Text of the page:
Serial-position Effect

     Serial-Position Effect


     The serial-position effect, coined by Hermann Ebbinghaus, states that items at the beginning and end of a list are most likely to be recalled. This is known as the primacy effect and recency effect, respectively. A possible reason for the primacy effect is that the items at the beginning of the list are processed more successfully. This is supported by the fact that people who have trouble forming long-term memories show no primacy effect. A possible reason for the recency effect is that the items at the end of the list are still in the working memory. This is supported by the fact that the recency effect is less effective when the subject's working memory is distracted with another task immediately after reading the list.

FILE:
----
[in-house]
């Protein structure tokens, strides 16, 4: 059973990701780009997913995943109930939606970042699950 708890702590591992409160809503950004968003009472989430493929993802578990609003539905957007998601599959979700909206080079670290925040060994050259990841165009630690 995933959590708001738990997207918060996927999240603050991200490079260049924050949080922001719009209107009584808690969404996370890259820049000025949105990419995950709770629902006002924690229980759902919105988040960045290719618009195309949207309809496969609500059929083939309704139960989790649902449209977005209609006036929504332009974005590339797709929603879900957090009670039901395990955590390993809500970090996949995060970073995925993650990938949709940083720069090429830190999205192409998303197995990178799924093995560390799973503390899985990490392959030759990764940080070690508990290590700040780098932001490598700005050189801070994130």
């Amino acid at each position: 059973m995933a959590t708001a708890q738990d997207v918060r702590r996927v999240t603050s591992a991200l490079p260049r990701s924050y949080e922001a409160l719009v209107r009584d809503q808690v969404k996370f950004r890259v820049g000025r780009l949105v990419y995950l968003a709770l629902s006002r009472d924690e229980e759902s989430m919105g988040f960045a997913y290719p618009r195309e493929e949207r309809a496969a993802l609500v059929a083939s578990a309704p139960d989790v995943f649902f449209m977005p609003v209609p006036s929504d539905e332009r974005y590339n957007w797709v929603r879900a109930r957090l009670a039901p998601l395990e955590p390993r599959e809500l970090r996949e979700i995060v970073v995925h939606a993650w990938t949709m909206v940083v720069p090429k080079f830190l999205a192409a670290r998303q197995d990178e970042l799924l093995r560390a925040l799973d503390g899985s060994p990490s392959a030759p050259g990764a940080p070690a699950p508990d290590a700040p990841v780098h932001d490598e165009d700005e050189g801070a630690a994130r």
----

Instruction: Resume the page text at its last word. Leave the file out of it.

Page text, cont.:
Links: An example of a serial-position effect test More graphs showing the serial-position effect serial-position effect applied to marketing serial-position effect applied to social situations An online serial-position effect test serial-position effect applied to web design Flashcards for serial-position effect and related terms Optimizing memory with serial-position effect and sleep A video on serial-position effect Another video on serial-position effect


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